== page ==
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The Bear

Written by: Galway Kinnell | Biography
 | Quotes (1) |
In late winter 
I sometimes glimpse bits of steam
coming up from
some fault in the old snow 
and bend close and see it is lung-colored 
and put down my nose
and know
the chilly, enduring odor of bear. 

I take a wolf's rib and whittle
it sharp at both ends
and coil it up
and freeze it in blubber and place it out
on the fairway of the bears. 

And when it has vanished
I move out on the bear tracks, 
roaming in circles 
until I come to the first, tentative, dark
splash on the earth. 

And I set out 
running, following the splashes 
of blood wandering over the world. 
At the cut, gashed resting places 
I stop and rest, 
at the crawl-marks 
where he lay out on his belly 
to overpass some stretch of bauchy ice 
I lie out 
dragging myself forward with bear-knives in my fists. 

On the third day I begin to starve, 
at nightfall I bend down as I knew I would 
at a turd sopped in blood, 
and hesitate, and pick it up, 
and thrust it in my mouth, and gnash it down, 
and rise 
and go on running. 

On the seventh day, 
living by now on bear blood alone, 
I can see his upturned carcass far out ahead, a scraggled, 
steamy hulk, 
the heavy fur riffling in the wind. 

I come up to him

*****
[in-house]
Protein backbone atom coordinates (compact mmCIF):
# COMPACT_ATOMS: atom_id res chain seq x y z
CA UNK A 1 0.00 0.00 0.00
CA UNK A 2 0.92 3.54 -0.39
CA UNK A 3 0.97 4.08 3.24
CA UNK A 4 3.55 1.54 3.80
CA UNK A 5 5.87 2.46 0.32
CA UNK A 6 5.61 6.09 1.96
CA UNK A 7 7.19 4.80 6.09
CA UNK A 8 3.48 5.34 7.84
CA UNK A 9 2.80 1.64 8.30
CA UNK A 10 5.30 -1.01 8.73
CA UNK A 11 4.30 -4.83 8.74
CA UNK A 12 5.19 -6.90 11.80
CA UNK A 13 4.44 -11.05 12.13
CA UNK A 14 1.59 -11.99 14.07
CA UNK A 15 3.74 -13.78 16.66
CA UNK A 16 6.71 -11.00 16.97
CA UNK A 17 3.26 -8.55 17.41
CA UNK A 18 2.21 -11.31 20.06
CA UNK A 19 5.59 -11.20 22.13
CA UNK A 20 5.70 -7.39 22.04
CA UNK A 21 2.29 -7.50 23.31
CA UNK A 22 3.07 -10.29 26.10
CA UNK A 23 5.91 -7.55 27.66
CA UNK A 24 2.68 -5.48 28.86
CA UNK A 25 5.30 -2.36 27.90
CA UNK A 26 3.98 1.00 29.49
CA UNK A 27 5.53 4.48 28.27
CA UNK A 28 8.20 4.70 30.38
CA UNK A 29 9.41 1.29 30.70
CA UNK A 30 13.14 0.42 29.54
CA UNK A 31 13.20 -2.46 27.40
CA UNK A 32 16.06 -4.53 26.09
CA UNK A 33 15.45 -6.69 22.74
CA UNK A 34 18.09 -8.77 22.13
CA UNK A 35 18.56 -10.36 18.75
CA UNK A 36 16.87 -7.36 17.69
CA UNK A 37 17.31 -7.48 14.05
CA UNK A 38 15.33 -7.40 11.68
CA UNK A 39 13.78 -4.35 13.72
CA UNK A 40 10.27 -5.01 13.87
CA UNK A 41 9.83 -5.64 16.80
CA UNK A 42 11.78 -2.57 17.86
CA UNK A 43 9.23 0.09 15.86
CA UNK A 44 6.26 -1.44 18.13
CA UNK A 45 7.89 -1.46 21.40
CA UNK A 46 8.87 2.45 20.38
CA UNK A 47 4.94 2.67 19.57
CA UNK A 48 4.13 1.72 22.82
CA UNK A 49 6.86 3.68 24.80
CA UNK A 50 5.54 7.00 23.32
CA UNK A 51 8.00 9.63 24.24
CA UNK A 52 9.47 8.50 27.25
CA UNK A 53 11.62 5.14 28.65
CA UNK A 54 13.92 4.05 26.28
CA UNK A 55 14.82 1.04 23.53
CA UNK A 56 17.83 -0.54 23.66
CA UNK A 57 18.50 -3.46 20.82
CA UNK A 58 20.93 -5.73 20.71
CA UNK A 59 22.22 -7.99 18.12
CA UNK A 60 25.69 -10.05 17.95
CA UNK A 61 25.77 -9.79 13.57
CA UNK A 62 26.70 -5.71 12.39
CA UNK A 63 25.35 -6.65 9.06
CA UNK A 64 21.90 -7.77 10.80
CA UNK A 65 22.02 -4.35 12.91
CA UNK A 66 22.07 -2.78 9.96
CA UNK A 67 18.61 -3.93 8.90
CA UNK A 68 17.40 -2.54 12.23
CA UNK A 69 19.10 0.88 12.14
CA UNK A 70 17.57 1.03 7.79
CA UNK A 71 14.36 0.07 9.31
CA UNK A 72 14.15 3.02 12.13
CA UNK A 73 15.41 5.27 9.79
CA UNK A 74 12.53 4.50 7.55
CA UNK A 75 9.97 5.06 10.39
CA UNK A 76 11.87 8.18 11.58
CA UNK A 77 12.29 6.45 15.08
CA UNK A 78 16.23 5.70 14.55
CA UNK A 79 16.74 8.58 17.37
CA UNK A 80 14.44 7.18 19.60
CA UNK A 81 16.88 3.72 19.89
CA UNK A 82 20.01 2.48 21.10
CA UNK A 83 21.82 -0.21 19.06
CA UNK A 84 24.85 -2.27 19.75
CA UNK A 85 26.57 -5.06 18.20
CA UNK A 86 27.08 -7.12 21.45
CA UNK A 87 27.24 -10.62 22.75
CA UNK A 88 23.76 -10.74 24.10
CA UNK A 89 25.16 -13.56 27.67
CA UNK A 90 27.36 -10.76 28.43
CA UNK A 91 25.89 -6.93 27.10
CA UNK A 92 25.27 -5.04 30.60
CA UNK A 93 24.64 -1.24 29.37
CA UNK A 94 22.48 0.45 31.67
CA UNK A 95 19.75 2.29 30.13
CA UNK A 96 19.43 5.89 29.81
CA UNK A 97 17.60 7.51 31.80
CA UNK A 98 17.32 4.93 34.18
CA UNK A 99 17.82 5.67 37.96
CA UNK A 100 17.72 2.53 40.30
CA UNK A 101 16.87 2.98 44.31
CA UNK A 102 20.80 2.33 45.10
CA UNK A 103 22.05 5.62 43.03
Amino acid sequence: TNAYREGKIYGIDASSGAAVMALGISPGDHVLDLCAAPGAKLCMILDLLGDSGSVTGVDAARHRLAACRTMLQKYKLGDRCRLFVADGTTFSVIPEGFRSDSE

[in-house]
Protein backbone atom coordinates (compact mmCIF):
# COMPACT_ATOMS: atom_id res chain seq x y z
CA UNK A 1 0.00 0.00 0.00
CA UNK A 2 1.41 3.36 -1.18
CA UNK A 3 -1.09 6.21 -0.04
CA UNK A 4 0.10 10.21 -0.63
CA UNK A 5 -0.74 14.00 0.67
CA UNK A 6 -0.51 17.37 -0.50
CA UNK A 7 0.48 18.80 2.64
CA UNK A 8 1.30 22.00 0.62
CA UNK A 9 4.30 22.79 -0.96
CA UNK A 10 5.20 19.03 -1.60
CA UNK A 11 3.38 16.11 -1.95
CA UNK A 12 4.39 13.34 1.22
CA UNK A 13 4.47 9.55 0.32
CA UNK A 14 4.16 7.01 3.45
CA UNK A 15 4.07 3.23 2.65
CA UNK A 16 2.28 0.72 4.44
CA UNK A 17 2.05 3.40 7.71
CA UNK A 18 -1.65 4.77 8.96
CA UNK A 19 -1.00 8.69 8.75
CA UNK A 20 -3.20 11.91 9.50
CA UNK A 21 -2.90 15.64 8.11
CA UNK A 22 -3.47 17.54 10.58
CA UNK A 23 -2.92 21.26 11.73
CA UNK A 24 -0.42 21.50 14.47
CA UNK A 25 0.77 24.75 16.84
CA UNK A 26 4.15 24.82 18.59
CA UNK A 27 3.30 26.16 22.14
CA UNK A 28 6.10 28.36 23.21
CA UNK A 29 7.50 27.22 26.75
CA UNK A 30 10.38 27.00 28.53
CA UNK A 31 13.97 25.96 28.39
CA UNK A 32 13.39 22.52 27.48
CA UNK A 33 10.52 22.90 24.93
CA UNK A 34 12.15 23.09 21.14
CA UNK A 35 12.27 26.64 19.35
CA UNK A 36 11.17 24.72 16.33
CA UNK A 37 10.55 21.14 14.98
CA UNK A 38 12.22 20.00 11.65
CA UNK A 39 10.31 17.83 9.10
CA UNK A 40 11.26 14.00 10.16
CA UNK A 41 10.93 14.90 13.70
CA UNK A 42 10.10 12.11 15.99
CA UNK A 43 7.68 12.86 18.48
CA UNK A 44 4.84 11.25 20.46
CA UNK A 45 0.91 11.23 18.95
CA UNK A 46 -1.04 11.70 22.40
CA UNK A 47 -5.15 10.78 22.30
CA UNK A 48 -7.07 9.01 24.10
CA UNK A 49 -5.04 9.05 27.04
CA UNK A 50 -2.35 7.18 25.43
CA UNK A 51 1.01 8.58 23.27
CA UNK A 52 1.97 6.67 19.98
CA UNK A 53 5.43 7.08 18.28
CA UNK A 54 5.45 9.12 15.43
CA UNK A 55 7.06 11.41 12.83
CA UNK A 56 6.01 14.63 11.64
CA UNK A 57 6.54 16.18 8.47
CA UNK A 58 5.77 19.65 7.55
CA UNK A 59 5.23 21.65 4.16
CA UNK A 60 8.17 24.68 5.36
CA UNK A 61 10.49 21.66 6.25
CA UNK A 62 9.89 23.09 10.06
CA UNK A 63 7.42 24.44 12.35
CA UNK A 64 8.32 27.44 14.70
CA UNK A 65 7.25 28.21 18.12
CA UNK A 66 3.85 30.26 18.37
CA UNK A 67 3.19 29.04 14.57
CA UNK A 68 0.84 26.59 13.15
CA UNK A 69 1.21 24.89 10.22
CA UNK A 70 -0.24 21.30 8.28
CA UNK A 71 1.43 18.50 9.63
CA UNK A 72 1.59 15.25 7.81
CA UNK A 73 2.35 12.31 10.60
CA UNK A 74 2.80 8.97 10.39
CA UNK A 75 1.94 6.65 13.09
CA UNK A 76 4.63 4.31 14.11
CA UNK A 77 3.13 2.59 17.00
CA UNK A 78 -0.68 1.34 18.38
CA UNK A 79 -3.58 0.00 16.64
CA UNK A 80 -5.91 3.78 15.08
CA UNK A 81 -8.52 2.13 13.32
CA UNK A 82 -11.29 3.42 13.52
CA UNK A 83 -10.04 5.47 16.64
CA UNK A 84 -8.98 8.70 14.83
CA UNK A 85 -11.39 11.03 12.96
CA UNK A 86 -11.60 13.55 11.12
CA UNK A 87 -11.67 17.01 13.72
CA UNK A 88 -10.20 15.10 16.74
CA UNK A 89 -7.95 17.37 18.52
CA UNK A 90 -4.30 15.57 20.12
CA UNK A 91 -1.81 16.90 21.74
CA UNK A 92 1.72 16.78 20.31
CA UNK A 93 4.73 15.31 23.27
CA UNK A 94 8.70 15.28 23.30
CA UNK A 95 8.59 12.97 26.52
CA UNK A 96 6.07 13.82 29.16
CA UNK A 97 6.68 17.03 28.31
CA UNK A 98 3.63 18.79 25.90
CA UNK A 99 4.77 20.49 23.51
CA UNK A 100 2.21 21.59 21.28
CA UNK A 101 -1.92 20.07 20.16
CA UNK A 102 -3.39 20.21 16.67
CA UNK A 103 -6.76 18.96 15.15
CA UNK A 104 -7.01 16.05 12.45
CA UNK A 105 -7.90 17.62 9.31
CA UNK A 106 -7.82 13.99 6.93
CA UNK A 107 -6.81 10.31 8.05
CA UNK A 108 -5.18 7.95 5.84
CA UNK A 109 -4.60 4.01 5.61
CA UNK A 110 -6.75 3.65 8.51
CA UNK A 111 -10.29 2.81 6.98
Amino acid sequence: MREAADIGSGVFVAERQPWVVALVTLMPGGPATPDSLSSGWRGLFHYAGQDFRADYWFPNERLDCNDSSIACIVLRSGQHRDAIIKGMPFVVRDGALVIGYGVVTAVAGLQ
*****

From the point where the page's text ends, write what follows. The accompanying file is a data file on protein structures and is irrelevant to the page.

and stare at the narrow-spaced, petty eyes, 
the dismayed 
face laid back on the shoulder, the nostrils 
flared, catching 
perhaps the first taint of me as he 

I hack 
a ravine in his thigh, and eat and drink, 
and tear him down his whole length 
and open him and climb in 
and close him up after me, against the wind, 
and sleep. 

And dream
of lumbering flatfooted
over the tundra, 
stabbed twice from within, 
splattering a trail behind me, 
splattering it out no matter which way I lurch, 
no matter which parabola of bear-transcendence, 
which dance of solitude I attempt, 
which gravity-clutched leap, 
which trudge, which groan. 

Until one day I totter and fall -- 
fall on this 
stomach that has tried so hard to keep up, 
to digest the blood as it leaked in, 
to break up 
and digest the bone itself: and now the breeze 
blows over me, blows off 
the hideous belches of ill-digested bear blood 
and rotted stomach 
and the ordinary, wretched odor of bear, 

blows across 
my sore, lolled tongue a song 
or screech, until I think I must rise up 
and dance. And I lie still. 

I awaken I think. Marshlights 
reappear, geese 
come trailing again up the flyway. 
In her ravine under old snow the dam-bear 
lies, licking 
lumps of smeared fur 
and drizzly eyes into shapes 
with her tongue. And one 
hairy-soled trudge stuck out before me, 
the next groaned out, 
the next, 
the next, 
the rest of my days I spend 
wandering: wondering 
what, anyway, 
was that sticky infusion, that rank flavor of blood, that 
poetry, by which I lived? 

from Body Rags, Galway Kinnell (Boston: Houghton Mifflin, 1967).